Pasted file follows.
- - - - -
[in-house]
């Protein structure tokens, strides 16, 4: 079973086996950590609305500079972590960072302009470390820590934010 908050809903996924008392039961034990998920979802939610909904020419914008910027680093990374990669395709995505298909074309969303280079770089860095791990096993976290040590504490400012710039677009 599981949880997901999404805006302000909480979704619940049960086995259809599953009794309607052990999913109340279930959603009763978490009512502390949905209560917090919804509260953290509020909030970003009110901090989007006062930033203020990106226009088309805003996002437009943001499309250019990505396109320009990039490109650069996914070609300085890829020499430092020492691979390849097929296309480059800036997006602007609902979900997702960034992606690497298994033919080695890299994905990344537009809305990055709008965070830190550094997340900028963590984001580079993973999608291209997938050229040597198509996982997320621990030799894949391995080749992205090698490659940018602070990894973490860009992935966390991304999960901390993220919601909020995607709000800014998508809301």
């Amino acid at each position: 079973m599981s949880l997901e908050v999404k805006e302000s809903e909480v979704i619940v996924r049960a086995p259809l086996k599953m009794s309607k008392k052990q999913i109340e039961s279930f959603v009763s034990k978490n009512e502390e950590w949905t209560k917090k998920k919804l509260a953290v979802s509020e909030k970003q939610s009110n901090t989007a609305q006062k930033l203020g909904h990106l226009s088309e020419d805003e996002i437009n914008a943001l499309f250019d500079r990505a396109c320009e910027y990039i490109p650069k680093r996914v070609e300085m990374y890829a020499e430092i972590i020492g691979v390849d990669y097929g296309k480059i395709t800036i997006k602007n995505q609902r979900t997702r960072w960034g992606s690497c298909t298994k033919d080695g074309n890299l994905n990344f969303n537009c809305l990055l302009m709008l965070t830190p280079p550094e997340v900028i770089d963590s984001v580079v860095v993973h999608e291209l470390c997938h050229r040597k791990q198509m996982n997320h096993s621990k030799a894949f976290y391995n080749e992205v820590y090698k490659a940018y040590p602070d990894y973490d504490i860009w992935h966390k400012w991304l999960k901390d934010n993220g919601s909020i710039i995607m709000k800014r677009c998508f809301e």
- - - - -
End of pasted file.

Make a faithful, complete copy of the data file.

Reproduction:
[in-house]
């Protein structure tokens, strides 16, 4: 079973086996950590609305500079972590960072302009470390820590934010 908050809903996924008392039961034990998920979802939610909904020419914008910027680093990374990669395709995505298909074309969303280079770089860095791990096993976290040590504490400012710039677009 599981949880997901999404805006302000909480979704619940049960086995259809599953009794309607052990999913109340279930959603009763978490009512502390949905209560917090919804509260953290509020909030970003009110901090989007006062930033203020990106226009088309805003996002437009943001499309250019990505396109320009990039490109650069996914070609300085890829020499430092020492691979390849097929296309480059800036997006602007609902979900997702960034992606690497298994033919080695890299994905990344537009809305990055709008965070830190550094997340900028963590984001580079993973999608291209997938050229040597198509996982997320621990030799894949391995080749992205090698490659940018602070990894973490860009992935966390991304999960901390993220919601909020995607709000800014998508809301």
């Amino acid at each position: 079973m599981s949880l997901e908050v999404k805006e302000s809903e909480v979704i619940v996924r049960a086995p259809l086996k599953m009794s309607k008392k052990q999913i109340e039961s279930f959603v009763s034990k978490n009512e502390e950590w949905t209560k917090k998920k919804l509260a953290v979802s509020e909030k970003q939610s009110n901090t989007a609305q006062k930033l203020g909904h990106l226009s088309e020419d805003e996002i437009n914008a943001l499309f250019d500079r990505a396109c320009e910027y990039i490109p650069k680093r996914v070609e300085m990374y890829a020499e430092i972590i020492g691979v390849d990669y097929g296309k480059i395709t800036i997006k602007n995505q609902r979900t997702r960072w960034g992606s690497c298909t298994k033919d080695g074309n890299l994905n990344f969303n537009c809305l990055l302009m709008l965070t830190p280079p550094e997340v900028i770089d963590s984001v580079v860095v993973h999608e291209l470390c997938h050229r040597k791990q198509m996982n997320h096993s621990k030799a894949f976290y391995n080749e992205v820590y090698k490659a940018y040590p602070d990894y973490d504490i860009w992935h966390k400012w991304l999960k901390d934010n993220g919601s909020i710039i995607m709000k800014r677009c998508f809301e």